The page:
In particular, several ports create huge problems with crew change planning and thus more flexible procedures are necessary. The biggest challenge for the operators is to find the more convenient port while the worst case scenario is to have a COVID-19 case onboard. New and amended regulations and the emerging protocols also create barriers and disruptions to global trade which will continue unless uniformity exists. However, all these are lessons learned for a next crisis.
Mr. Konstantinos Galanakis, Elvictor Group, CEO, assessed the COVID-19 impact on shipping industry and highlighted that response strategy plan and proactiveness should be every operator’s key priorities featuring key communication and welfare principles and considering all potential associated risks.
Mr.Ross Millar, Steamship Insurance Management Services, explained the ‘Airline Dynamic’ to compare how shipping and airline sectors function and collaborate, finding similarities and differences to highlight lessons learned.
Day 01 - SAFETY4SEA Awards
Maran Dry Management Inc. (MDM) received the 2021 SAFETY4SEA Dry Bulk Operator Award for providing world-class ship management services. Other short-listed nominees for this category were: Blue Planet Shipping Ltd., Fleet Management Limited, Thenamaris Conbulk, Wallem Group.
Sun Enterprises Ltd. received the 2021 SAFETY4SEA Tanker Operator Award for establishing a longstanding tradition of operating a safe, efficient, and environmentally friendly fleet. Other short-listed nominees for this category were: Evergas Ship Management Pte Ltd., Maersk Tankers, MM Marine Inc., V. Group.
ABS received the 2021 SAFETY4SEA Sustainability Award for embracing a sustainability and decarbonization agenda. Other short-listed nominees for this category were: European Community Shipowners’ Associations (ECSA), Nautilus International, Sustainable Shipping Initiative (SSI), YoungShip.
The OCEAN Technologies Group received the 2021 SAFETY4SEA Training Award for its Ocean Learning Platform . Other short-listed nominees for this category were: CEOSAN CONSULTING, CSMART Academy, Maritime Training Institute Karachi-Pakistan, V. Group.
ShipIn received the 2021 SAFETY4SEA Technology Award for equipping seafarers with advanced tools for safe and productive voyages. Other short-listed nominees for this category were: ABS, M2Intelligence, NAVTOR AS, Scoutbase.
Britannia P&I Club received the 2021 SAFETY4SEA Initiative Award for its ‘BSafe’ proactive safety campaign. Other short-listed nominees for this category were: International Marine Contractors Association (IMCA), Project Connect, V. Group, Workplace Options.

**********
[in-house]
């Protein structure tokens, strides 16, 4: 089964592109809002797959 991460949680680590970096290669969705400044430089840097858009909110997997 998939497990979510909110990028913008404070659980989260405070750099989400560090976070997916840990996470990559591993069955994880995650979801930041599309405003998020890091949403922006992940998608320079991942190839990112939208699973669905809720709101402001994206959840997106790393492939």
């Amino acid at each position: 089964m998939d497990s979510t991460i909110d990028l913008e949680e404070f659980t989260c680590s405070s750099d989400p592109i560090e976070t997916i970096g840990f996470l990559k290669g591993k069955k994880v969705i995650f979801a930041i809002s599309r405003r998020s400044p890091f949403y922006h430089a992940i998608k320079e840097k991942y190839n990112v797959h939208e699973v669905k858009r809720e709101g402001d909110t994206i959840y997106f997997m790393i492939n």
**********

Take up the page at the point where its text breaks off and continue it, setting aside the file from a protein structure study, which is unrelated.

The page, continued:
ISWAN received the 2021 SAFETY4SEA COVID-19 Resilience Award for assisting more than 44,000 Seafarers worldwide since COVID-19. Other short-listed nominees for this category were: The Cyprus Shipping Deputy Ministry, IMEC (The International Maritime Employers’ Council), Magsaysay People Resources Corporation, Sailors’ Society.
Mrs. Jillian Carson-Jackson received the 2021 SAFETY4SEA Personality Award for empowering Women in Maritime and her significant efforts to support communications technologies, education & training as well as vessel tracking.
Mr. Vassilios Demetriades, Shipping Deputy Minister to the President, Republic of Cyprus, received the 2021 SAFETY4SEA Leadership Award for taking charge of key actions for Cyprus to enable safe Crew Changes and gain momentum with Seafarer Vaccinations.
Day 02 - Wednesday October 20
Panel #4 – Maritime Security & Anti Piracy
In first half of 2021, IMB reported a decline in piracy incidents while from September, the geographic boundaries of the ‘High Risk Area’ for piracy in the Indian Ocean have been reduced. Nonetheless, maritime piracy today remains a complex challenge to international law, world trade and needless to say, the safety and security of seafarers (especially in West Africa).
Experts of Panel 4 – Mr. Munro Anderson, Dryad Global, Founding Partner; Mr. Chirag Bahri, ISWAN, Director of Regions; Capt. Kostas Bourliaskos, Latsco Marine Management Inc, CSO; Lt. CDR. Diego Cánovas-Cánovas, European Union Naval Force Operation Atalanta, Interagency and Shipping Advisor, Coordinator and; Mr. Nikos Georgopoulos, Diaplous Group, Chief Business Development Officer expressed their concerns over the new emerging maritime security trends.
Experts referred to the key challenges with regards to maritime security; the industry is suffering and the pandemic has made us realize that we need to adapt to a new environment. The same applies to maritime security, since the threat in Indian ocean has been evolved to terrorism. Thus, in order to face this, industry needs to support a global perspective around maritime security, new architecture and development of sharing information network. In particular, a new maritime security architecture is important to support all different geopolitical areas and reassure that there is enhanced maritime security.